Firefox 3 imminent!

Today is the day for the release of the Firefox 3 – the first major update from Mozilla since, mmm, Firefox 2. Anyhow, it is eagerly anticipated by many, including those of us who have been using the beta releases over the last few weeks.

To help build publicity and ultimately increase market share, a world record attempt spin has been put on the release, where users can pledge to download and install the software as soon as it is available (reportedly 1800 BST).

Aside from the warm glow of satisfaction from participating in a world record attempt, what exactly do you get for your efforts? There are lots of new features, many of which have web developers excited. But perhaps most important are those that are security focused – specifically the built-in protection against malware and phishing sites. When the victim attempts to visit a known malicious site, they see something like the following (observed when attempting to browse a French gaming site compromised with a malicious Mal/ObfJS-AB script):

[Reported attack site]

As you will most likely be aware, URL filtering is no replacement for content scanning, but it is an important and effective partner to it. Many organizations already deploy technologies to provide both together at the perimeter of the network. For smaller companies and home users, URL filtering within the browser is good news (see also forthcoming features in IE8).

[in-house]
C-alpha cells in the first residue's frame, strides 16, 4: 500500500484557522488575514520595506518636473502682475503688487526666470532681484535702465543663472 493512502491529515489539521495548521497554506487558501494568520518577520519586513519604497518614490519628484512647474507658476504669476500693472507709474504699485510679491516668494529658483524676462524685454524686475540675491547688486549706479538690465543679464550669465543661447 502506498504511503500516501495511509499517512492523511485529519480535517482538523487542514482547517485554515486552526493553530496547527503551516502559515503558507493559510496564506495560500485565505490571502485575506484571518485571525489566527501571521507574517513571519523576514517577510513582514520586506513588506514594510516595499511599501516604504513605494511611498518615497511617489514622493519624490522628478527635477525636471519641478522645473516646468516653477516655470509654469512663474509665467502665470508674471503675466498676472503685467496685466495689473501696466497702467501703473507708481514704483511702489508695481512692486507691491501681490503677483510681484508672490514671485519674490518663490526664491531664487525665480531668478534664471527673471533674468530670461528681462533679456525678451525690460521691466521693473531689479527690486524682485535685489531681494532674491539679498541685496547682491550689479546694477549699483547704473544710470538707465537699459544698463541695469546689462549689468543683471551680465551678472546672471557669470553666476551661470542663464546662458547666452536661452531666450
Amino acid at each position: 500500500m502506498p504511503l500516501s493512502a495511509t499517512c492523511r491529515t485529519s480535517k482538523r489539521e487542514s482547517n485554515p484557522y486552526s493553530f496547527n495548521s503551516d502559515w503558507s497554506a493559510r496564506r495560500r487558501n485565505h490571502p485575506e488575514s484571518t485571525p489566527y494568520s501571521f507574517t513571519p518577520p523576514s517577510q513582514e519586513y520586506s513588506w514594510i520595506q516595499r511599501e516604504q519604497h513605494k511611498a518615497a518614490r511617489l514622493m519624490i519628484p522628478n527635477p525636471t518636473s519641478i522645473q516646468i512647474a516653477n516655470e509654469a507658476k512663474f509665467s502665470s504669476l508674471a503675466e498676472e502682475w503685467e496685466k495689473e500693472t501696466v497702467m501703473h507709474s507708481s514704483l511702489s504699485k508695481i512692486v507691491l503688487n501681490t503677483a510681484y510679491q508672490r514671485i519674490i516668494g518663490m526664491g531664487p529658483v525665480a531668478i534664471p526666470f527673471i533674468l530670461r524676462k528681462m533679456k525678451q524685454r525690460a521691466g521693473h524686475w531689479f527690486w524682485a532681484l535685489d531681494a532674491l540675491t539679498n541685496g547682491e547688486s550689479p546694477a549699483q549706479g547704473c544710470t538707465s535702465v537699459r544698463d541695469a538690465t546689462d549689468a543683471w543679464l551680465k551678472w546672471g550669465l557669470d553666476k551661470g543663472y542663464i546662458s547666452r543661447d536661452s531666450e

How effective is the protection provided by this filter? Effective URL filtering is not trivial to measure – personally, I would welcome it if any of the established, trusted and skilled security testers out there took on the challenge. The results would be interesting I am sure. Latency is critical to URL filtering – how long a malicious site is up and accessible before it is classified as malicious. That is one of the reasons we go to so much effort within SophosLabs to fully analyze web threats – so we know the purpose of the attack, and can classify all related URLs appropriately.

For the curious out there, there is plenty of information available to explain why a site was blocked. Clicking on the appropriate button takes you to the site. In the case of the screenshot shown above, it tells us that Google were the organization that reported the URL as malicious. The user can even click through to their Safe Browsing Diagnostic page, which gives even more information about the URL. In this case, the information is quite detailed!

Malicious software includes 5 scripting exploit(s), 4 trojan(s). Successful infection resulted in an average of 8 new processes on the target machine.

So if you do not get the warm ‘fuzzies’ from the world record attempt, perhaps you will from the knowledge that this type of URL filtering within your browser provides yet another, welcome layer of security.